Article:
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Obstructing a Peace Officer: What Does This Mean and What Should I Do?

It is always wise to cooperate with a police officer if he or she makes a simple request of you out in public. But we all know that sometimes arguments can happen between an officer and a citizen, often leading down a slippery slope to an eventual charge being laid for obstruction or disorderly conduct.

In short, ‘obstruction of a peace officer’ occurs when a person willfully obstructs a police officer from completing their duties or by obstructing someone giving lawful aid to an officer. This is a serious criminal charge and can result in huge consequences if you are found guilty anywhere in Ontario. To get a better idea of what qualifies for obstruction of a peace officer, we will take look at what the Criminal Code says.

Defining Obstruction of a Peace Officer

When a person resists or wilfully obstructs a public officer or peace officer in the execution of his duty or any person lawfully acting in aid of such an officer.

This includes any action that may hinder a police officer in the execution of their duties. Things such as resisting arrest/detainment, refusing to comply with basic orders, coercing others into lying to police, or intentionally sabotaging police activity are all grounds for a charge.

Refuses, without reasonable excuse, to assist a public officer or peace officer in the execution of his duty in arresting a person or in preserving the peace, after having reasonable notice that he is required to do so.

Along with resisting arrest, this notion iterates that when a police officer is asking for information from you in which you fully understand, and you proceed to give false information or refuse to cooperate intentionally, there are grounds for an arrest.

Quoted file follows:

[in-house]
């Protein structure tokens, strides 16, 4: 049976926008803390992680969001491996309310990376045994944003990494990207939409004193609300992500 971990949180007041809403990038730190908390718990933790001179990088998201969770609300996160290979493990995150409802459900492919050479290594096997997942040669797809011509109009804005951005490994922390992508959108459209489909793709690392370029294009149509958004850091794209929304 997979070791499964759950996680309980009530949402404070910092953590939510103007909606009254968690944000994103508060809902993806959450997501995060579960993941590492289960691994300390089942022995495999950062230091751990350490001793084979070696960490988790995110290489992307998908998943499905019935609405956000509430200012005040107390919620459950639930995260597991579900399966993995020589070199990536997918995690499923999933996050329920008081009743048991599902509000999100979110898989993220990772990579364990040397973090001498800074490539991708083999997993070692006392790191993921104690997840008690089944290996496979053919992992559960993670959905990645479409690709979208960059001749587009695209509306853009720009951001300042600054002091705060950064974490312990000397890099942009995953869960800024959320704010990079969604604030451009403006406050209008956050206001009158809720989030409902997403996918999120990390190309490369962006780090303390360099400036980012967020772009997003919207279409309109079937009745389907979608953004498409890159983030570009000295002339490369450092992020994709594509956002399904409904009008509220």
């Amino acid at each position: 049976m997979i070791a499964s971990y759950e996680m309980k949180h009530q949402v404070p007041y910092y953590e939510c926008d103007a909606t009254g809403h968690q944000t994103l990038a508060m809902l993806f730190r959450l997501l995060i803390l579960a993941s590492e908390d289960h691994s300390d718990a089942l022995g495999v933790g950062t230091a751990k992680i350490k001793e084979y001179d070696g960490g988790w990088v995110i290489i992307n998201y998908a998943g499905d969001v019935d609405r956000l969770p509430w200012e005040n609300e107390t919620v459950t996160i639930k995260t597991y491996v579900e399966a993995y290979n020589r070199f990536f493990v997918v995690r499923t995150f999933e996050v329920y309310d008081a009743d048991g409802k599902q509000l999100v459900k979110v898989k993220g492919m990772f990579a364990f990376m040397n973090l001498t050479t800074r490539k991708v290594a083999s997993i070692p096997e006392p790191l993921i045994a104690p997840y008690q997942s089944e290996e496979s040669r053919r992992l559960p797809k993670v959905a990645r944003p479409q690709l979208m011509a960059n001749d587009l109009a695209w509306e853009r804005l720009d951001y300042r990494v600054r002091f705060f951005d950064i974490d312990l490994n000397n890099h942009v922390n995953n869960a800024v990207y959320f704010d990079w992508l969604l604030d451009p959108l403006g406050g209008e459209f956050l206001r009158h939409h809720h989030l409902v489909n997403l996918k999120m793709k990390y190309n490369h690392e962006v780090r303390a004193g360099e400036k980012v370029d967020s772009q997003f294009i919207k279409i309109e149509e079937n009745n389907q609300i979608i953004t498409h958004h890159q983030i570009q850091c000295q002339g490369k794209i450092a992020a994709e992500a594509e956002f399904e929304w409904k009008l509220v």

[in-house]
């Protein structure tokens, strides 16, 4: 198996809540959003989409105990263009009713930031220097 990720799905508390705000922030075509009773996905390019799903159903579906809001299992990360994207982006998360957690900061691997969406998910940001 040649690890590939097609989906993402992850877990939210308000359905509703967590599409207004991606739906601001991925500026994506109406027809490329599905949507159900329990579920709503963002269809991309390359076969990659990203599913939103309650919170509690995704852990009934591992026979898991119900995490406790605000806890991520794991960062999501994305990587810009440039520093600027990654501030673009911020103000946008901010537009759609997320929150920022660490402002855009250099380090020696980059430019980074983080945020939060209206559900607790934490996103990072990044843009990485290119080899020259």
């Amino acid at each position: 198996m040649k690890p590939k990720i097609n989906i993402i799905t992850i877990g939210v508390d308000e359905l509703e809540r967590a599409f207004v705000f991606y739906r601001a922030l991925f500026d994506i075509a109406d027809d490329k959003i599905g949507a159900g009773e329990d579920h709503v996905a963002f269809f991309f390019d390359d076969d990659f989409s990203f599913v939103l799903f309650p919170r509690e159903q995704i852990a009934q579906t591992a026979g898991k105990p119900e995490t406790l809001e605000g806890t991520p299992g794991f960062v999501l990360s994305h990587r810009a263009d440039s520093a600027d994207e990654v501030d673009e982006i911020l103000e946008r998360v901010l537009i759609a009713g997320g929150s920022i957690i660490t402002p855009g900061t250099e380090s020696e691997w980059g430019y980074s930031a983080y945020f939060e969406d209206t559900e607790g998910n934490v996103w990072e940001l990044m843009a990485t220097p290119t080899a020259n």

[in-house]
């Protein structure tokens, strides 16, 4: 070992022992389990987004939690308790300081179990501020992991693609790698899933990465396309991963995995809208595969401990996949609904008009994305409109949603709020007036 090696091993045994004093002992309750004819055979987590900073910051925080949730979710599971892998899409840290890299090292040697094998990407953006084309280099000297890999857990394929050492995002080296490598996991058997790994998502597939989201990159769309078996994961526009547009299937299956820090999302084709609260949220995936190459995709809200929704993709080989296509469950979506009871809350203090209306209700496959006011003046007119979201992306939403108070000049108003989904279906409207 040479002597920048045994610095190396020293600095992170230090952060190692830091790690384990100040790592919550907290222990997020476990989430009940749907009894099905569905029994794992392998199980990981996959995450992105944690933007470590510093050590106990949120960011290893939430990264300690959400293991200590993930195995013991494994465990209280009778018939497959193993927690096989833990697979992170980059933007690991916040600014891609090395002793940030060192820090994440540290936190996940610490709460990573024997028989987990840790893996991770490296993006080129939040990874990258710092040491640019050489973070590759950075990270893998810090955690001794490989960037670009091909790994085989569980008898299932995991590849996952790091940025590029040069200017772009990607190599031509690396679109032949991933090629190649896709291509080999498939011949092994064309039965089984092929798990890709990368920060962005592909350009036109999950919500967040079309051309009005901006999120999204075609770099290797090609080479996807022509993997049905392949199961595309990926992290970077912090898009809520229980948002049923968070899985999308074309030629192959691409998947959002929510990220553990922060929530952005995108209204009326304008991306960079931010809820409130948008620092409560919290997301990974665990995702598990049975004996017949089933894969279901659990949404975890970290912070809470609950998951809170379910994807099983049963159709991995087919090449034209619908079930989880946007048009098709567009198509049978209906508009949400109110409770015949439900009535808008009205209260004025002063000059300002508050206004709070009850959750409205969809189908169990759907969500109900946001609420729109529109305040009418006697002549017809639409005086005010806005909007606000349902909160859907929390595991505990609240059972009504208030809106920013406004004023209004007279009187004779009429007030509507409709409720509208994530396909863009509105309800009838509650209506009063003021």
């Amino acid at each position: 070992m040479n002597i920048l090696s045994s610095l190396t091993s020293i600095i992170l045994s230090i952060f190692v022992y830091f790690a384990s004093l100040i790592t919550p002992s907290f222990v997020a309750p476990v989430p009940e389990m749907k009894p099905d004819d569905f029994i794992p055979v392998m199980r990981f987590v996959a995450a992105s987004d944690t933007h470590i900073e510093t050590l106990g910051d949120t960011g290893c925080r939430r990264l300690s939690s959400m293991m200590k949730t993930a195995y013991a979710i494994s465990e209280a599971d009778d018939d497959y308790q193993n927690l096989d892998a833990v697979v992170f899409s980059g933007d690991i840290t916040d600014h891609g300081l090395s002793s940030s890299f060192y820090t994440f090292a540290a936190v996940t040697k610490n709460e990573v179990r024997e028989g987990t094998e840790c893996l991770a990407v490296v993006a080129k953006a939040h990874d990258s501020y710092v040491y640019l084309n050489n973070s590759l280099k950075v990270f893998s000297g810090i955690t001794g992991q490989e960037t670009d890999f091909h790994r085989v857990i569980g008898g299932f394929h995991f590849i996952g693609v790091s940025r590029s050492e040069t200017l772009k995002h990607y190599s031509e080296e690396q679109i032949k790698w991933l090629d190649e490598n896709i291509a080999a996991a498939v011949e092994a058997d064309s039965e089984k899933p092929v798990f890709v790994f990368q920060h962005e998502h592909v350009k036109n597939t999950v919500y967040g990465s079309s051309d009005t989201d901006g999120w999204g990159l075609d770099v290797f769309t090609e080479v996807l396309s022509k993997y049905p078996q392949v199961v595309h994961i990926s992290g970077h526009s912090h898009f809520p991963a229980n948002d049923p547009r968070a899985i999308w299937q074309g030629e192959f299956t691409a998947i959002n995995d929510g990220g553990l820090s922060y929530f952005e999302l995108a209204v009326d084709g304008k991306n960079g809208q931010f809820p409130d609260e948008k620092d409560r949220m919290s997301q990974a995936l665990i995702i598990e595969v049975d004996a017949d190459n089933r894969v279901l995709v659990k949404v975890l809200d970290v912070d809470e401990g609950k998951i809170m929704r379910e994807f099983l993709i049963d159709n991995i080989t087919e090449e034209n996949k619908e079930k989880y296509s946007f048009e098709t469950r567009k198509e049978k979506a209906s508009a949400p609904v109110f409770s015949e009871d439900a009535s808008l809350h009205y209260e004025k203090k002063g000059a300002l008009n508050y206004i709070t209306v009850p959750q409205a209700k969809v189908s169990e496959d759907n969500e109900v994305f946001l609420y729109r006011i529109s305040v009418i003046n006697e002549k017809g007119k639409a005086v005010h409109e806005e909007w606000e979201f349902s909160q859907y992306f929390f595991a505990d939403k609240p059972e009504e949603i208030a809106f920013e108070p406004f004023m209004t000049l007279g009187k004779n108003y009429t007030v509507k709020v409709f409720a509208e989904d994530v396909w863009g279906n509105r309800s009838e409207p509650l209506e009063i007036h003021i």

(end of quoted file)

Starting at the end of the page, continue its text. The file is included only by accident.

Resists or willfully obstructs any person in the lawful execution of a process against lands or goods or in making a lawful distress or seizure:.

This can refer to a scenario in which someone will not allow an officer into their premises with the presence of a warrant, or someone makes it lawfully difficult for an officer to take possession of confiscated property or evidence.

Penalties if Found Guilty

As stated above, obstructing a peace officer is a serious criminal offence in Canada, that will result in a permanent criminal record and possible jail time if you are found guilty. The maximum penalty for this offence in Canada is 2 years imprisonment, but the most common penalty is a $5,000 with a variable probation period or 6 months imprisonment.

What can I do if I’ve been charged?

As you can see, being found guilty of obstructing a peace officer is not a lightly treated situation. That’s why it is vital to seek that advice of a professional criminal law firm that has experience dealing with these types of cases. At Aitken Robertson our team of criminal defence lawyers can determine if your Charter rights were violated during your arrest, and where your best defence may lie in court. Remember, a guilty plea to obstructing a police officer will have serious ramifications on your future including on your ability to travel internationally, employability and overall current lifestyle. Don’t accept a guilty plea when you know your rights have been violated in the process and call Aitken Robertson at one of our multiple offices for a free 30-minute consultation about your case and how you can fight the charges!

Daniel Buchardt

Daniel Buchardt is a recent University of Guelph Marketing graduate, currently working as a contracted marketing manager with Aitken Robertson. Daniel started with the firm in the spring of 2018 at our Peterborough location, and specializes in social media management and marketing communications.

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